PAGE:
By KATHY KORENGEL
In early returns, it looked like voters in the 38th District, which includes Marysville and Everett, were favoring sending familiar faces back to the state Legislature.
For the Position 1 seat, incumbent Rep. Aaron Reardon, D-Everett, held a healthy lead over Republican challenger Allen Huang. Libertarian Blythe Brockway was bringing in a small percentage of the vote.
"I’ve represented the district to the best of my ability, managed not to be concerned with negative campaigning and focused on the issues that matter to my constituents," Reardon said, and attributed his lead to his grass-roots door-to-door campaigning
If re-elected, Reardon said he’d continue to work on education, clean water, transportation and job creation issues.
Huang, a computer engineer from Marysville, said he was lagging because of a lack of name recognition and little support from his party.
"Even if he wins the race, I won the campaign because I did it solely by myself," Huang said.
Huang said if he loses, he will continue looking at some of the issues he addressed in his campaign — education, transportation and taxes, and understanding them better.
He also said he plans to take on Reardon again in an election and will continue looking into whether the city of Everett violated any laws in hiring Reardon as a project coordinator after he was elected the first time.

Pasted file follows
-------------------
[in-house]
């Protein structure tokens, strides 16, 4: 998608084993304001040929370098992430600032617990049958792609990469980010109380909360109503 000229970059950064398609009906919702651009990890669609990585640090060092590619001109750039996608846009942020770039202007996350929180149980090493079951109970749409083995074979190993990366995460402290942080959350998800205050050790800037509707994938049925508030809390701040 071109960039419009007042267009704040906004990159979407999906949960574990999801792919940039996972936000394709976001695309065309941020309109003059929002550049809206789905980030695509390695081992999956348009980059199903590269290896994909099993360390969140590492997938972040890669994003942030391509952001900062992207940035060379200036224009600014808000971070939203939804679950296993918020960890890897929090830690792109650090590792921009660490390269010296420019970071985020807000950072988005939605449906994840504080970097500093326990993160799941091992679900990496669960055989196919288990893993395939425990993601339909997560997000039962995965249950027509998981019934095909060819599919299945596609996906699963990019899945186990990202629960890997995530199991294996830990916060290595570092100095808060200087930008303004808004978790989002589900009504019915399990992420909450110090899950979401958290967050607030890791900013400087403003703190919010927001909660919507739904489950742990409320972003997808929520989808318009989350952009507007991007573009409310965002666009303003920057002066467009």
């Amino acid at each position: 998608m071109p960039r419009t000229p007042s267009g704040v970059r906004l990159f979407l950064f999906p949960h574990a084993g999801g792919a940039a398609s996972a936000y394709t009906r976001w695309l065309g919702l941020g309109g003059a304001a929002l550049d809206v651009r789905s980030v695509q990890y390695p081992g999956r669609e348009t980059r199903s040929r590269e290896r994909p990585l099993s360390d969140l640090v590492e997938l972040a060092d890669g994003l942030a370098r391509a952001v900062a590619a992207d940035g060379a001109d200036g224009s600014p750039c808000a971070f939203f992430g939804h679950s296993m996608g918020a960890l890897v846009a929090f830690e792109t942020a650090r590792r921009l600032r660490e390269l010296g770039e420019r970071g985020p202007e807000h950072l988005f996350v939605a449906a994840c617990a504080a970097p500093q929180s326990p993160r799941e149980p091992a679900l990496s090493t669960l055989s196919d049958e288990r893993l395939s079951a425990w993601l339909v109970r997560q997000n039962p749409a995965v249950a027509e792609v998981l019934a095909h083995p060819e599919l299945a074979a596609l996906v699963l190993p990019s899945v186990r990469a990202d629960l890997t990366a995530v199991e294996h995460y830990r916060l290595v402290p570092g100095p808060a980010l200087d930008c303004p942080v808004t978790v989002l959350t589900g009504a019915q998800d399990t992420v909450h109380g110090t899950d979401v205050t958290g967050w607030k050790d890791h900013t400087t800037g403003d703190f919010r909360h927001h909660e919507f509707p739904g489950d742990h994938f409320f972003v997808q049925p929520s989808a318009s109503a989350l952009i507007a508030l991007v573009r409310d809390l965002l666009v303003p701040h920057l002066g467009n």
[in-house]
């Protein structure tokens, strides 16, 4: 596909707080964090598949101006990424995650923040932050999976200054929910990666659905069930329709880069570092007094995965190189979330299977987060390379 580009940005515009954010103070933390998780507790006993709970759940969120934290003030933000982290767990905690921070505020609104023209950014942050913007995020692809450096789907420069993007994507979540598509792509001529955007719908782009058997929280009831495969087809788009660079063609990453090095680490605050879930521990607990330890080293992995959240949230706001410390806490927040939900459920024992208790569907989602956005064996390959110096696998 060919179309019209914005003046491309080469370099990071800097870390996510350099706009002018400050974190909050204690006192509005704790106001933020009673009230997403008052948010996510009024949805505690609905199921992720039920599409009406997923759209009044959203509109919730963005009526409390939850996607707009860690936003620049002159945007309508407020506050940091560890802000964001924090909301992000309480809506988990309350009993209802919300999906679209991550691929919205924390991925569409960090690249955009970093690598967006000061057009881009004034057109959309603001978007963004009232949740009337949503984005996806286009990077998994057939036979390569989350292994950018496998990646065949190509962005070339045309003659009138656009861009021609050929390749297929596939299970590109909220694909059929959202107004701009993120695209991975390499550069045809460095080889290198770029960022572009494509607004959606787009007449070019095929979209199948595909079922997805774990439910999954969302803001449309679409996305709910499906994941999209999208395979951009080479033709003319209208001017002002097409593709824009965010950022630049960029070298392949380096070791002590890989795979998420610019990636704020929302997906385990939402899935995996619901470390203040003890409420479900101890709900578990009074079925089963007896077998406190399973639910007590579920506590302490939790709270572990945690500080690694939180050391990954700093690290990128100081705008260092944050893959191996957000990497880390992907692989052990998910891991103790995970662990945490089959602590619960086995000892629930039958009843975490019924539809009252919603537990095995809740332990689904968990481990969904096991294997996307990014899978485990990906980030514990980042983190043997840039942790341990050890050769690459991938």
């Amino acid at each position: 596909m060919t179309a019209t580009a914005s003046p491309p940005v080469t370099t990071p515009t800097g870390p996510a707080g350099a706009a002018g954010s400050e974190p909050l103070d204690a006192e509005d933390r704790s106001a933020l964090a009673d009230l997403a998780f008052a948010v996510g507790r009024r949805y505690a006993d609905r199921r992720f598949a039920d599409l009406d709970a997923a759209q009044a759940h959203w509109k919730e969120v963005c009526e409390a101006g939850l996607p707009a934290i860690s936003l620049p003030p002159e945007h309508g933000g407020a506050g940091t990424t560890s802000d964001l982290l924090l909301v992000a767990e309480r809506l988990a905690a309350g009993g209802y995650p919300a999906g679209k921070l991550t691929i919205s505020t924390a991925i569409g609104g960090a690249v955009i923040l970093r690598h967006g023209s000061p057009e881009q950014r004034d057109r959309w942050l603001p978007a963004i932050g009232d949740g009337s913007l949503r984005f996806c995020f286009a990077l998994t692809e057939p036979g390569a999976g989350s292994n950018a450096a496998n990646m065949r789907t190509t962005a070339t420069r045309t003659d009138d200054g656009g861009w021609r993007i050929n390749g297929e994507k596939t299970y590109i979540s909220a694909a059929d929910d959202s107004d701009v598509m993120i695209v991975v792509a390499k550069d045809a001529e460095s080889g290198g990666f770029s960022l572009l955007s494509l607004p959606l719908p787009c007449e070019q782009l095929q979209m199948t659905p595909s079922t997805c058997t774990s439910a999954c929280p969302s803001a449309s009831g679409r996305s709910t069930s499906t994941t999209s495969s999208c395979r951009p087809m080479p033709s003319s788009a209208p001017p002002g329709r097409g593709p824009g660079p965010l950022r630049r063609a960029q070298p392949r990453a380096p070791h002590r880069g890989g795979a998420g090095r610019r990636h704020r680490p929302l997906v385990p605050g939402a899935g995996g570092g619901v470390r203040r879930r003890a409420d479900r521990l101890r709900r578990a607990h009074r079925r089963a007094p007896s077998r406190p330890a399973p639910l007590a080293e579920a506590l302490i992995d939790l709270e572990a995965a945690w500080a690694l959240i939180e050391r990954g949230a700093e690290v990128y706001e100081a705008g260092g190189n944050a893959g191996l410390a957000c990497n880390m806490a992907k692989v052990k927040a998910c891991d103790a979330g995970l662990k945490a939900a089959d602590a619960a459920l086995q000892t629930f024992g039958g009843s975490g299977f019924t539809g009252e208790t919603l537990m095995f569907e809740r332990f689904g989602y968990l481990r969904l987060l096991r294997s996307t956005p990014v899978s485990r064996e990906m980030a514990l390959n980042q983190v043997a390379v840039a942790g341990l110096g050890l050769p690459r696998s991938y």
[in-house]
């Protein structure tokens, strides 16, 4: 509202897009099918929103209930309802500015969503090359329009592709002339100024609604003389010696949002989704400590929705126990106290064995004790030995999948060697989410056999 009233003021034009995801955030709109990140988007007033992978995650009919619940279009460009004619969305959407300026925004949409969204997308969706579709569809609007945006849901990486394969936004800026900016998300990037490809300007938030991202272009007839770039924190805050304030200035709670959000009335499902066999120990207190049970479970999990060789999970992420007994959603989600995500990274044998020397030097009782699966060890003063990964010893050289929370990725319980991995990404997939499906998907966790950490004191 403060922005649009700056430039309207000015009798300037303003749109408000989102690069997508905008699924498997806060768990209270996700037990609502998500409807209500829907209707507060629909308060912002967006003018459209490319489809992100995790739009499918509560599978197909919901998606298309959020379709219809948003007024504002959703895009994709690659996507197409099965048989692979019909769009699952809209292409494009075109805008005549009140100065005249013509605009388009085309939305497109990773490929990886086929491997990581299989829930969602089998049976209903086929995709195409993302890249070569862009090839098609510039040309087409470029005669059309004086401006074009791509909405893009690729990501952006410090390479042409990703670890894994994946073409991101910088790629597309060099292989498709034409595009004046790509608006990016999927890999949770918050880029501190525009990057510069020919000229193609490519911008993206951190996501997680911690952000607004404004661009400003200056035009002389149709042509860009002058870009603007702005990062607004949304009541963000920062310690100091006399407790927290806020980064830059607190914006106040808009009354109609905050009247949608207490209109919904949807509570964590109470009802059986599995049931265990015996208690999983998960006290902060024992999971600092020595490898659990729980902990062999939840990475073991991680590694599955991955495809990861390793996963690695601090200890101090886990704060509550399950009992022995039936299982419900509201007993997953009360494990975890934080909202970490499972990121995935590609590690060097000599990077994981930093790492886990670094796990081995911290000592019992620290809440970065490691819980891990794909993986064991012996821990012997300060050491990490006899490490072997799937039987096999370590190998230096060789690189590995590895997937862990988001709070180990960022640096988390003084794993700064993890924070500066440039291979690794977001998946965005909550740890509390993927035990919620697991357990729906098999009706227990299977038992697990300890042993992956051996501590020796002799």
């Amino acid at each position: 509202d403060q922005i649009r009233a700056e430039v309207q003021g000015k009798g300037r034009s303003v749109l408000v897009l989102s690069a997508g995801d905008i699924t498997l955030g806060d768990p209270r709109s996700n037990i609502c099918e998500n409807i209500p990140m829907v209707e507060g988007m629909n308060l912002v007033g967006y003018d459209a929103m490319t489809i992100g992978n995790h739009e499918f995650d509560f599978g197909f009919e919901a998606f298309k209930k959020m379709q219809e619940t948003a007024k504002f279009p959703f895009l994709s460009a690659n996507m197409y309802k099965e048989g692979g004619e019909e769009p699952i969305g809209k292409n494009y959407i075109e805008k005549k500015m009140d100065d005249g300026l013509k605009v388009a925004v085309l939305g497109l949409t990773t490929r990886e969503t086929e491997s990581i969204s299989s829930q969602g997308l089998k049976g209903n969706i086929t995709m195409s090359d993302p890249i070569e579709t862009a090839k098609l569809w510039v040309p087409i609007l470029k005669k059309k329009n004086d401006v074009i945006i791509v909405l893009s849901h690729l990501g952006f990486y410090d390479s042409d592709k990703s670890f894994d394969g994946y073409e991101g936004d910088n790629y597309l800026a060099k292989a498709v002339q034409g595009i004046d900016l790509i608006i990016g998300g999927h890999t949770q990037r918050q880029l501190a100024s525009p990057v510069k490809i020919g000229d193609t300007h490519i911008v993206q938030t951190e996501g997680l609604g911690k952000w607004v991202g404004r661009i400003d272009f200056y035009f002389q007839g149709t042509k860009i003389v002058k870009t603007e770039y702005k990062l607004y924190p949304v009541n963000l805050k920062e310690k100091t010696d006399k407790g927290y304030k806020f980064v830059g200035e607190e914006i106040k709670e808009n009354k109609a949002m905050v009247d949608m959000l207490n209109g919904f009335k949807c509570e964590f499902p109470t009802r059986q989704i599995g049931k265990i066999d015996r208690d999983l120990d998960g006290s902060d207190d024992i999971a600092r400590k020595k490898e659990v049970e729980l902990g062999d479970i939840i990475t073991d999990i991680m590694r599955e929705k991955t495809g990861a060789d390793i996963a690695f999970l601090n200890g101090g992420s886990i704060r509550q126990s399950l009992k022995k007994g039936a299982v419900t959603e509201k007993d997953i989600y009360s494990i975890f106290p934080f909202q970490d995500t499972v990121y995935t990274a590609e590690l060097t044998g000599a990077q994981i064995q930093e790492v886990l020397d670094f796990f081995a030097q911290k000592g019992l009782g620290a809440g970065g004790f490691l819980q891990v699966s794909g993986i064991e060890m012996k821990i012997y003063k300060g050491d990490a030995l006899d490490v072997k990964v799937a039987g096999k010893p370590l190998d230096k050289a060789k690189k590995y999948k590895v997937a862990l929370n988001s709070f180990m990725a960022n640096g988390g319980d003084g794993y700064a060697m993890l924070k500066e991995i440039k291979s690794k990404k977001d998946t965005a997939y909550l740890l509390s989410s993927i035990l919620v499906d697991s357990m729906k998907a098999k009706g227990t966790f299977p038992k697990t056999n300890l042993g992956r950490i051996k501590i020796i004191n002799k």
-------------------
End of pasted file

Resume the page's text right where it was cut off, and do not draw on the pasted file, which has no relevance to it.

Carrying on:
Reardon has consistently said he was offered a city job before he was elected to the House.
Brockway, a secretary in the emergency room at Providence Everett Medical Center, was running largely on the standard Libertarian platform.
For the Position 2 seat, Rep. Pat Scott, D-Everett, was way ahead of her closest opponent, Reform Party candidate Gregory Dean Lemke. Libertarian Howard Gross was trailing Lemke.
Scott, who has held her seat for 16 years, said her lead was due partly to the fact that she had no Republican opponent. She also said that if she is re-elected it will be because "I go down there and do my job and don’t try to catch headlines or be a star."
"I work quietly and build consensus and get things done," Scott said.
Scott said she would focus her efforts on transportation issues and coming up with workable shoreline and coastal management plans.
Lemke, the only Reform Party candidate in the county, said the early results saddened him because the Democratic Party doesn’t offer voters the independence his party does.
He also said his campaign suffered from divisiveness the Reform Party showed at its national convention. He said he was at a disadvantage trying to run his campaign without financial support from special interests.
Although this was his second election bid against Scott, he said it won’t be his last. Next time, however, he plans to run as a Republican.
"I’ll jump in the mud with the rest of them," Lemke said.
Gross, a retired foreign diplomat, said of his single-digit percentages in the early returns, "That’s not bad."
"It’s a beginning when you’re running against a one-party county. You have to chip away at it," he said.
Gross, 72, said his concern with the growing power of the federal government was what motivated him to run.
"Everyone should be concerned about whether we’re free and independent people or serfs who are told what to do from Washington, D.C.," Gross said.
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